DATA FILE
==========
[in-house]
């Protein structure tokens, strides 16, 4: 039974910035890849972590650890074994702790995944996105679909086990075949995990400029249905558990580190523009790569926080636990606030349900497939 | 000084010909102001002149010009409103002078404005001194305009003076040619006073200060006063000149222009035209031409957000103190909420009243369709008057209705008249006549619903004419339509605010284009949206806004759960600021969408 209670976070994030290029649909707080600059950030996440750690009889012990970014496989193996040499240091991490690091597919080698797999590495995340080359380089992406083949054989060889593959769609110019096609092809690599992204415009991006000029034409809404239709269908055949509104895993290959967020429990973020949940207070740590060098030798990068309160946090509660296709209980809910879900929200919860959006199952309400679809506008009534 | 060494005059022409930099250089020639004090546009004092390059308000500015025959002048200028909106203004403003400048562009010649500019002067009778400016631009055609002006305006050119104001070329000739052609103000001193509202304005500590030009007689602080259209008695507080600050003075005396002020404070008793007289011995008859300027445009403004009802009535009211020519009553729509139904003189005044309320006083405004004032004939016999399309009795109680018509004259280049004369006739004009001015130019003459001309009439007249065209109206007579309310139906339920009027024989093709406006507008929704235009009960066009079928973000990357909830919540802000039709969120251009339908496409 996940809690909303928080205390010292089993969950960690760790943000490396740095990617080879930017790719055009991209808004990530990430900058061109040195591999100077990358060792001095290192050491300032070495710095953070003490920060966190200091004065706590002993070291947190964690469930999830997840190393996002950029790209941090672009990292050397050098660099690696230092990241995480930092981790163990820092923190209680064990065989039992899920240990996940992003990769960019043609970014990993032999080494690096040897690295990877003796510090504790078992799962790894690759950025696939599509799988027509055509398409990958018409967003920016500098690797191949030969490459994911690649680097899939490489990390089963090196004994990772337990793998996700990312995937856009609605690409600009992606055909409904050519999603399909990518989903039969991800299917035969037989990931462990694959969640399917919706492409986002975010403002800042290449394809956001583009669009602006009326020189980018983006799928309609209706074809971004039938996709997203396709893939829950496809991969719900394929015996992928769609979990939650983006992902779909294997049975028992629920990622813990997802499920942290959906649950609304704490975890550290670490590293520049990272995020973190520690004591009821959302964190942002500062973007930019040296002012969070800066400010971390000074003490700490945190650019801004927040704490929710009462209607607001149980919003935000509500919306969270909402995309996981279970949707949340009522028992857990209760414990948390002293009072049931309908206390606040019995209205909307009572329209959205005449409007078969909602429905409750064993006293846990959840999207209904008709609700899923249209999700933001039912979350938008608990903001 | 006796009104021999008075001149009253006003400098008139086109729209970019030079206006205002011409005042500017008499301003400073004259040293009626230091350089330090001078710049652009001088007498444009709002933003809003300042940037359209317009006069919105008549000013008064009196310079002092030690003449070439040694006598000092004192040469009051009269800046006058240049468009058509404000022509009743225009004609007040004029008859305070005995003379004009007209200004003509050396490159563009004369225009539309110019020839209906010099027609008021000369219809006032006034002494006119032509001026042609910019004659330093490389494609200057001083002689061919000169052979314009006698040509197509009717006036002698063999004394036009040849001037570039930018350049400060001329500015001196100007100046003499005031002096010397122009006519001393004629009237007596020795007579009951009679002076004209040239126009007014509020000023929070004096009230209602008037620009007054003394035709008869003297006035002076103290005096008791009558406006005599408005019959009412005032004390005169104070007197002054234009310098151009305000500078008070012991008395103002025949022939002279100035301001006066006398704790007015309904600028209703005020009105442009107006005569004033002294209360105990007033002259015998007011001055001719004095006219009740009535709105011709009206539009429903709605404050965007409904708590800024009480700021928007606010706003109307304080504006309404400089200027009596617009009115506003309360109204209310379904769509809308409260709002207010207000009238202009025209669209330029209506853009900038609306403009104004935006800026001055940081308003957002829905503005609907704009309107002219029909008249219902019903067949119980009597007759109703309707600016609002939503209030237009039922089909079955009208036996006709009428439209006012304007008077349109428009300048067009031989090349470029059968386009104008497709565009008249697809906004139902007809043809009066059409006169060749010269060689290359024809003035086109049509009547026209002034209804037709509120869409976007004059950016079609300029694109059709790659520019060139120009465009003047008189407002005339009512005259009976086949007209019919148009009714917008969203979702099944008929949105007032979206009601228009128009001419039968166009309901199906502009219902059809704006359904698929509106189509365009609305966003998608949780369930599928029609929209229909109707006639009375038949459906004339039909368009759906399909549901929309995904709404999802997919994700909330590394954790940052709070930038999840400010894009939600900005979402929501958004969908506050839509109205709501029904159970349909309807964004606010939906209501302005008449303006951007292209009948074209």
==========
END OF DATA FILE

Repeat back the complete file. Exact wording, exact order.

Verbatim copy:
[in-house]
């Protein structure tokens, strides 16, 4: 039974910035890849972590650890074994702790995944996105679909086990075949995990400029249905558990580190523009790569926080636990606030349900497939 | 000084010909102001002149010009409103002078404005001194305009003076040619006073200060006063000149222009035209031409957000103190909420009243369709008057209705008249006549619903004419339509605010284009949206806004759960600021969408 209670976070994030290029649909707080600059950030996440750690009889012990970014496989193996040499240091991490690091597919080698797999590495995340080359380089992406083949054989060889593959769609110019096609092809690599992204415009991006000029034409809404239709269908055949509104895993290959967020429990973020949940207070740590060098030798990068309160946090509660296709209980809910879900929200919860959006199952309400679809506008009534 | 060494005059022409930099250089020639004090546009004092390059308000500015025959002048200028909106203004403003400048562009010649500019002067009778400016631009055609002006305006050119104001070329000739052609103000001193509202304005500590030009007689602080259209008695507080600050003075005396002020404070008793007289011995008859300027445009403004009802009535009211020519009553729509139904003189005044309320006083405004004032004939016999399309009795109680018509004259280049004369006739004009001015130019003459001309009439007249065209109206007579309310139906339920009027024989093709406006507008929704235009009960066009079928973000990357909830919540802000039709969120251009339908496409 996940809690909303928080205390010292089993969950960690760790943000490396740095990617080879930017790719055009991209808004990530990430900058061109040195591999100077990358060792001095290192050491300032070495710095953070003490920060966190200091004065706590002993070291947190964690469930999830997840190393996002950029790209941090672009990292050397050098660099690696230092990241995480930092981790163990820092923190209680064990065989039992899920240990996940992003990769960019043609970014990993032999080494690096040897690295990877003796510090504790078992799962790894690759950025696939599509799988027509055509398409990958018409967003920016500098690797191949030969490459994911690649680097899939490489990390089963090196004994990772337990793998996700990312995937856009609605690409600009992606055909409904050519999603399909990518989903039969991800299917035969037989990931462990694959969640399917919706492409986002975010403002800042290449394809956001583009669009602006009326020189980018983006799928309609209706074809971004039938996709997203396709893939829950496809991969719900394929015996992928769609979990939650983006992902779909294997049975028992629920990622813990997802499920942290959906649950609304704490975890550290670490590293520049990272995020973190520690004591009821959302964190942002500062973007930019040296002012969070800066400010971390000074003490700490945190650019801004927040704490929710009462209607607001149980919003935000509500919306969270909402995309996981279970949707949340009522028992857990209760414990948390002293009072049931309908206390606040019995209205909307009572329209959205005449409007078969909602429905409750064993006293846990959840999207209904008709609700899923249209999700933001039912979350938008608990903001 | 006796009104021999008075001149009253006003400098008139086109729209970019030079206006205002011409005042500017008499301003400073004259040293009626230091350089330090001078710049652009001088007498444009709002933003809003300042940037359209317009006069919105008549000013008064009196310079002092030690003449070439040694006598000092004192040469009051009269800046006058240049468009058509404000022509009743225009004609007040004029008859305070005995003379004009007209200004003509050396490159563009004369225009539309110019020839209906010099027609008021000369219809006032006034002494006119032509001026042609910019004659330093490389494609200057001083002689061919000169052979314009006698040509197509009717006036002698063999004394036009040849001037570039930018350049400060001329500015001196100007100046003499005031002096010397122009006519001393004629009237007596020795007579009951009679002076004209040239126009007014509020000023929070004096009230209602008037620009007054003394035709008869003297006035002076103290005096008791009558406006005599408005019959009412005032004390005169104070007197002054234009310098151009305000500078008070012991008395103002025949022939002279100035301001006066006398704790007015309904600028209703005020009105442009107006005569004033002294209360105990007033002259015998007011001055001719004095006219009740009535709105011709009206539009429903709605404050965007409904708590800024009480700021928007606010706003109307304080504006309404400089200027009596617009009115506003309360109204209310379904769509809308409260709002207010207000009238202009025209669209330029209506853009900038609306403009104004935006800026001055940081308003957002829905503005609907704009309107002219029909008249219902019903067949119980009597007759109703309707600016609002939503209030237009039922089909079955009208036996006709009428439209006012304007008077349109428009300048067009031989090349470029059968386009104008497709565009008249697809906004139902007809043809009066059409006169060749010269060689290359024809003035086109049509009547026209002034209804037709509120869409976007004059950016079609300029694109059709790659520019060139120009465009003047008189407002005339009512005259009976086949007209019919148009009714917008969203979702099944008929949105007032979206009601228009128009001419039968166009309901199906502009219902059809704006359904698929509106189509365009609305966003998608949780369930599928029609929209229909109707006639009375038949459906004339039909368009759906399909549901929309995904709404999802997919994700909330590394954790940052709070930038999840400010894009939600900005979402929501958004969908506050839509109205709501029904159970349909309807964004606010939906209501302005008449303006951007292209009948074209």